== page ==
Unstructured Finance

Deals wrap: Icahn turns inward

March 8, 2011

Investor Carl Icahn speaks at the Wall Street Journal Deals & Deal Makers conference, held at the New York Stock Exchange, June 27, 2007.  REUTERS/Chip East Seems billionaire investor Carl Icahn has had enough of managing money for outsiders. The 75-year-old stock picker dropped a bit of surprising news on Tuesday when he said he plans on returning all of his clients’ money, making him the latest in a string of investors to do so.

Barnes & Noble’s bid to reinvent itself as a formidable competitor in the burgeoning e-books sector is off to a solid start. Its Nook is the second best-selling e-reader on the market behind Amazon’s Kindle, and the book chain’s chief says it has 25 percent of the e-books market.  So why can’t the bookseller find any buyers? Reuters correspondents Phil Wahba and Jessica Hall take a closer look in a new piece.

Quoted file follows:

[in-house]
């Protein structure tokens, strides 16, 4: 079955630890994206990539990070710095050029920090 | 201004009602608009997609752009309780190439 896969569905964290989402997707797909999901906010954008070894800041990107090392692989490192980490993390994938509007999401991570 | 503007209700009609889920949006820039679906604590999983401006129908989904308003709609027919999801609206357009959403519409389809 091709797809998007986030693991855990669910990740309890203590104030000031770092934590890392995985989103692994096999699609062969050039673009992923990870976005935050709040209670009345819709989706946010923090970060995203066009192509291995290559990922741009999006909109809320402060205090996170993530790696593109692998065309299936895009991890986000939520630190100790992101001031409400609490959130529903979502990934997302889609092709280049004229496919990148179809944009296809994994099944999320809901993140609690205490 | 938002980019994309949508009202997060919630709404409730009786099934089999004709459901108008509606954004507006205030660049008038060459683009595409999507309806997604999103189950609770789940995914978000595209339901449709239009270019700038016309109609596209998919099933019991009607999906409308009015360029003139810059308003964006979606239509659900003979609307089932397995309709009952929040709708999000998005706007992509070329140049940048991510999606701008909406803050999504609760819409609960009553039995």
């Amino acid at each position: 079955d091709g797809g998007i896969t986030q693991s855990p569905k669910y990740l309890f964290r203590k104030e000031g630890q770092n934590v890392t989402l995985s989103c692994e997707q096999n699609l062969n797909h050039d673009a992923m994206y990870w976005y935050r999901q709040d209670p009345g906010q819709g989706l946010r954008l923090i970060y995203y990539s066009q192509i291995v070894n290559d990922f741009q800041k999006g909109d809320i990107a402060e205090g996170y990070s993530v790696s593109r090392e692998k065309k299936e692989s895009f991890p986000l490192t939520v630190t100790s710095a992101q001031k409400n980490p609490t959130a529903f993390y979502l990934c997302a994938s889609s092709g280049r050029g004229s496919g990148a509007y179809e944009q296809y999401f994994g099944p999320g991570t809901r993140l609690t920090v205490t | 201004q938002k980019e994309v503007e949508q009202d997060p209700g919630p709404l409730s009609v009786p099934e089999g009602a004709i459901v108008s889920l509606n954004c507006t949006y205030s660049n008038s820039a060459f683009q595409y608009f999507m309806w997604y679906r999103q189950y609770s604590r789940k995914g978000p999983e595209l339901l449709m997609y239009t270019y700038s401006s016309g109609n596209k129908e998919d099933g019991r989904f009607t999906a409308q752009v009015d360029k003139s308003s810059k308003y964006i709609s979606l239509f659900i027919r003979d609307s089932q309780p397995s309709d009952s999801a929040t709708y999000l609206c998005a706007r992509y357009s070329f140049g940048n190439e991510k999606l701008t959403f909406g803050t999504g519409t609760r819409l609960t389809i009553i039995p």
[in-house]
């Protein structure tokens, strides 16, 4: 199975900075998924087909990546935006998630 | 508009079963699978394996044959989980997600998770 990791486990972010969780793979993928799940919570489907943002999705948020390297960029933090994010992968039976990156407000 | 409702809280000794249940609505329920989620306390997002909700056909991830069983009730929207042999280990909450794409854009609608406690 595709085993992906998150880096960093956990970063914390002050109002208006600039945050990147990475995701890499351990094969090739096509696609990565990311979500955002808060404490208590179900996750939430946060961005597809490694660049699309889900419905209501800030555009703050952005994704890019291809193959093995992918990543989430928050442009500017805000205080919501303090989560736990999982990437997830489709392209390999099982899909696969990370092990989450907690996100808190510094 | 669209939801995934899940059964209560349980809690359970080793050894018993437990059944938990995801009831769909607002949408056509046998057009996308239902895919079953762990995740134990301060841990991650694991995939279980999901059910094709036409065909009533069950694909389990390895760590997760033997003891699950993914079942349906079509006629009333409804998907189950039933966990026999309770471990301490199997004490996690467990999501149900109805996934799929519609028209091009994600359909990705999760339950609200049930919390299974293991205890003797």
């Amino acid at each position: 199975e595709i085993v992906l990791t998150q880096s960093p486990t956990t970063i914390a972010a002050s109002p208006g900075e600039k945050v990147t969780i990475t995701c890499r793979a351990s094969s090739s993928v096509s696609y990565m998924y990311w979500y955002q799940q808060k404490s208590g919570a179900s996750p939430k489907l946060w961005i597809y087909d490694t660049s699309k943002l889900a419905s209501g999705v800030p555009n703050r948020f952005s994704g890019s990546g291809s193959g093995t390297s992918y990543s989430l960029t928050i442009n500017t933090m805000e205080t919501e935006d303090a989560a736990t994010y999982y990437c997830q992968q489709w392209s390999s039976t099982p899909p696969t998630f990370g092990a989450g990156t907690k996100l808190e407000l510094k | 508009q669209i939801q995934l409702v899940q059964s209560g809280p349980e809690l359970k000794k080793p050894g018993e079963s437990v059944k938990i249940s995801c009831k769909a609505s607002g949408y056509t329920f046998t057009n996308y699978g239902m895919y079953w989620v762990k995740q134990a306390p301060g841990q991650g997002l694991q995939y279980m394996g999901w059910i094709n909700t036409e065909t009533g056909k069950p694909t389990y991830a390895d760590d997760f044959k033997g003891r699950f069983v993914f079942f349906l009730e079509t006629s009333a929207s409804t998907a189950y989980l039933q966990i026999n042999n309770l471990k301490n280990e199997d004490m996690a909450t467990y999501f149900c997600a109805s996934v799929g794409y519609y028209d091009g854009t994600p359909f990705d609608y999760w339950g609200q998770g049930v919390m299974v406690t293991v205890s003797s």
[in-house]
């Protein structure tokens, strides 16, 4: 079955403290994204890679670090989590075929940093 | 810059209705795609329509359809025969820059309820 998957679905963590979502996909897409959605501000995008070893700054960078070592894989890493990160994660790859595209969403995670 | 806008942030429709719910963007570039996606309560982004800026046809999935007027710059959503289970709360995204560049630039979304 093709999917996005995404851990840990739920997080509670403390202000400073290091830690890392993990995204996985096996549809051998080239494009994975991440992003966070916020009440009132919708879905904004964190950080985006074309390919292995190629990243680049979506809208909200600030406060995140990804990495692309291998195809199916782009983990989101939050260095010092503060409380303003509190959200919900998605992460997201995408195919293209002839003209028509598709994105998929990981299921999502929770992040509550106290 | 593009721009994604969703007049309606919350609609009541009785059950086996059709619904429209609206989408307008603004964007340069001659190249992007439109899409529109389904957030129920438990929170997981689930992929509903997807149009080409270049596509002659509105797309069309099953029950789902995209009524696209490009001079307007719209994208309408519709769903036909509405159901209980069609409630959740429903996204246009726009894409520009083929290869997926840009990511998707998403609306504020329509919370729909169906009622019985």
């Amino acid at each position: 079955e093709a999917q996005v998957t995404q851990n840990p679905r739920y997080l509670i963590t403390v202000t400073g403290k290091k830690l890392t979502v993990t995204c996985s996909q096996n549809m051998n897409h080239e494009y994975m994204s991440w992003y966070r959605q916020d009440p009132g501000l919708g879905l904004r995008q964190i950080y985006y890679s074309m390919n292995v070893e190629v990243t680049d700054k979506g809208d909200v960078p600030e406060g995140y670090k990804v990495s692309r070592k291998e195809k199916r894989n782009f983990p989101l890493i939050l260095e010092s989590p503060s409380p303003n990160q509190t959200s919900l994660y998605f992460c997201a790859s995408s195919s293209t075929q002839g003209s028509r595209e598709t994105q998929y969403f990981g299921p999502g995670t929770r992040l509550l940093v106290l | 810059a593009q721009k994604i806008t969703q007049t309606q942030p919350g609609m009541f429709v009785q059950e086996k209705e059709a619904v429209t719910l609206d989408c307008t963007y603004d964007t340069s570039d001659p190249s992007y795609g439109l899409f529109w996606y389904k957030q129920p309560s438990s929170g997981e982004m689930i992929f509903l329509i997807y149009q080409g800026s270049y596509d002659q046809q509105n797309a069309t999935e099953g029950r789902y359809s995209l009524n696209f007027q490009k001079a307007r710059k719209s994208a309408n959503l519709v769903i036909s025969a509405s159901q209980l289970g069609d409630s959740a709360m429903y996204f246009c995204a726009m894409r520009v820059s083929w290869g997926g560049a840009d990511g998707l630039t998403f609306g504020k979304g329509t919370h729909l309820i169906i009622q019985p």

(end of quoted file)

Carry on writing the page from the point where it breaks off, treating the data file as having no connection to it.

Jury selection in the trial against Galleon Group hedge fund founder Raj Rajaratnam kicks off the action today in a case at the heart of the biggest insider trading investigation in a generation.

NYT’s DealBook editor Andrew Ross Sorkin wonders why Rajat Gupta isn’t facing criminal charges if the insider trading accusations lodged against him last week are so serious? Felix Salmon responds with his take on the situation.

Renewed talk that Deutsche Telekom and Sprint Nextel are in discussions to combine their operations in the U.S. sent shares in both companies up on Tuesday.

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